Army Opens Review of Contracts in Kuwait
Team of Specialists at U.S. Base to Delve Into Awards Worth Nearly $3 Billion
Thursday, October 25, 2007; Page D03
U.S. Army officials said they are conducting an extensive review and analysis of thousands of contracts that were performed at Camp Arifjan in Kuwait over the past four years, as allegations of procurement fraud and bribery at the base have erupted.
A team of contracting officers will look at a random sample of about 6,000 contracts, worth $2.8 billion, in search of waste, fraud and abuse, according to the co-chairmen of a newly formed contracting task force.
"The whole purpose is to methodically go through and determine if there's anything else that hasn't already been picked up as a result of an audit or formal investigation," Lt. Gen. N. Ross Thompson III said in an interview yesterday at Fort Belvoir. Thompson is helping lead the Army's internal review.
Ninety-one boxes of paperwork, weighing more than 2,600 pounds, were flown this week to a major acquisition center at an Army base in Warren, Mich. A team of contracting specialists, including auditors and fraud investigators, plan to look over any contracts worth more than $25,000 each for things like trash pickup, dining operations, and transporting trucks and other equipment to Iraq. Contracts worth less than $25,000 will be checked by specialists at Arifjan.
The review is to be completed by late December.
Reviewers are expected to search for such irregularities as missing signatures, overcharges, missing documentation and limited-competition purchases.
The massive procurement review at Arifjan comes after investigations of fraud and abuse in the $44.5 billion reconstruction effort in Iraq. In the largest case, Army Maj. John L. Cockerham was charged in July with conspiracy, money-laundering and bribery for allegedly taking $9.6 million from contractors in return for giving companies favorable deals while he worked as a contracting officer at Arifjan in 2004.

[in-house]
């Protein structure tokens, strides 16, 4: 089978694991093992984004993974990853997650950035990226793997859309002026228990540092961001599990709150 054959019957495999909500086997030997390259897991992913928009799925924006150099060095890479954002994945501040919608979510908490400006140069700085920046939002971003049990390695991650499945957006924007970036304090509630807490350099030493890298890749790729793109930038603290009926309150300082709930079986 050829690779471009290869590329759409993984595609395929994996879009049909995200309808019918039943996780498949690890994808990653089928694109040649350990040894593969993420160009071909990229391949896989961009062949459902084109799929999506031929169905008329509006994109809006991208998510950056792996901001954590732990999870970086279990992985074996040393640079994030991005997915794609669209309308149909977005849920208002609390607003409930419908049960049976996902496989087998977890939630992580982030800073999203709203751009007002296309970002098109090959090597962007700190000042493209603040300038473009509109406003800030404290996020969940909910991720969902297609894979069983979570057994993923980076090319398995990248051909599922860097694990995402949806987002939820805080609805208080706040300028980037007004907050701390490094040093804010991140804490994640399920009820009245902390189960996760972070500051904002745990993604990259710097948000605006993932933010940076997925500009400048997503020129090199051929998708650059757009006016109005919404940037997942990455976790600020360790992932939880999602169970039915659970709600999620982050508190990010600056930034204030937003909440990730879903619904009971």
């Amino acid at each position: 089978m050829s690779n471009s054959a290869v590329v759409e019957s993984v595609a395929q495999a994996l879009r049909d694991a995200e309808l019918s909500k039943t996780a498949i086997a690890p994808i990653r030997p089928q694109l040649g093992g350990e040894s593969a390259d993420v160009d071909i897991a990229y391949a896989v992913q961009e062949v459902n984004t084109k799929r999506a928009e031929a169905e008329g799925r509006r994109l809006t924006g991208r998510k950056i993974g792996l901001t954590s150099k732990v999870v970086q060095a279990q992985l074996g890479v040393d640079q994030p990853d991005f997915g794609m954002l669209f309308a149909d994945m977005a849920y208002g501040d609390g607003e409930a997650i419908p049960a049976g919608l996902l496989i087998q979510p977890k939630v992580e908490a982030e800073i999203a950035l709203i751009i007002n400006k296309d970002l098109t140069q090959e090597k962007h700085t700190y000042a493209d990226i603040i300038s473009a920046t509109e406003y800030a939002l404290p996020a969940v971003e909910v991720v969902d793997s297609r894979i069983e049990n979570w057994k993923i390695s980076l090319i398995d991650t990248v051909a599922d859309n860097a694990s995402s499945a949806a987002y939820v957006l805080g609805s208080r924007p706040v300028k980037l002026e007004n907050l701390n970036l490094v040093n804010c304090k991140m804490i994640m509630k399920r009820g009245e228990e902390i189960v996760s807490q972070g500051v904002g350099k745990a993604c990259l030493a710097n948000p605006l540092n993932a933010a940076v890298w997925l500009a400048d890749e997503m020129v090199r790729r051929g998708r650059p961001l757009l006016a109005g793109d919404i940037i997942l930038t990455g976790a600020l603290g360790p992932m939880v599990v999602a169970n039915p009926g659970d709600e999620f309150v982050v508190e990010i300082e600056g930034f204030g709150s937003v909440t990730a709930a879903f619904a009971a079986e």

The Army is pursuing 83 criminal investigations involving contract fraud and abuse in Iraq, Afghanistan and Kuwait. Twenty-three military and civilian Army employees have been indicted.
The Army task force has begun making recommendations for change, such as stationing contract specialists with military units overseas. Another proposed change would have contracts for goods and services in Kuwait and Qatar valued at more than $1 million awarded and overseen by officials at Rock Island Arsenal, Ill., instead of at facilities within each country.
Thompson, who is military deputy to the assistant secretary of the Army for acquisition, logistics and technology, was appointed in August by Army Secretary Pete Geren to head the internal task force. He co-heads the group with Kathryn A. Condon, executive deputy to the commanding general at the Army Materiel Command at Fort Belvoir.
The biggest problem, Thompson and Condon said, has been keeping up with the pace of procurement for the wars in Afghanistan and Iraq.
"As the contracting dollars grew and the deals became more and more complex, the expertise wasn't where it needed to be," Thompson said.
Condon added, "We didn't have the number of people to handle the surge in purchases."
The Army has gone from having one base camp in Kuwait that spent $150 million in 2002 to having eight that make about $1 billion in annual purchases. At Arifjan, for example, there were two dozen contracting officers and staff members at the start of the war. By last April, shortly after contracting problems were found, there were 55 officers and staff members.